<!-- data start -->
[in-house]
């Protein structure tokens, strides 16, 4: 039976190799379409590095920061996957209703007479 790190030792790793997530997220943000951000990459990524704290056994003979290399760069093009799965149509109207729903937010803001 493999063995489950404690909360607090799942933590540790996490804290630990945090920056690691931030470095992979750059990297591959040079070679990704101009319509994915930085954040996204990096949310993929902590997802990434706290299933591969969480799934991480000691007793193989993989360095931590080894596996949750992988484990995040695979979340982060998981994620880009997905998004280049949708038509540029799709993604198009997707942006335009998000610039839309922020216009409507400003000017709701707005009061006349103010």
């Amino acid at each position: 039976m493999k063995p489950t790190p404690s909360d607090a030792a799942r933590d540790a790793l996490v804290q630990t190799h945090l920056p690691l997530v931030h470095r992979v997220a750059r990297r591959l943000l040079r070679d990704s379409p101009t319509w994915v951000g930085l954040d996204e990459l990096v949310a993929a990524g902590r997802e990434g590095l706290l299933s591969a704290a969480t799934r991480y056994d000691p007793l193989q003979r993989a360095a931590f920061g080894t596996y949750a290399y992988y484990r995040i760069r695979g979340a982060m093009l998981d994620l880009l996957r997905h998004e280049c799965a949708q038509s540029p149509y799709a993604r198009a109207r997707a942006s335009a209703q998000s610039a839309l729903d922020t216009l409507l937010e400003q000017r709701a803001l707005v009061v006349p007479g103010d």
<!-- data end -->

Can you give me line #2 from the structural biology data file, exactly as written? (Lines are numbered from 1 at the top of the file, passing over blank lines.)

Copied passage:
């Protein structure tokens, strides 16, 4: 039976190799379409590095920061996957209703007479 790190030792790793997530997220943000951000990459990524704290056994003979290399760069093009799965149509109207729903937010803001 493999063995489950404690909360607090799942933590540790996490804290630990945090920056690691931030470095992979750059990297591959040079070679990704101009319509994915930085954040996204990096949310993929902590997802990434706290299933591969969480799934991480000691007793193989993989360095931590080894596996949750992988484990995040695979979340982060998981994620880009997905998004280049949708038509540029799709993604198009997707942006335009998000610039839309922020216009409507400003000017709701707005009061006349103010």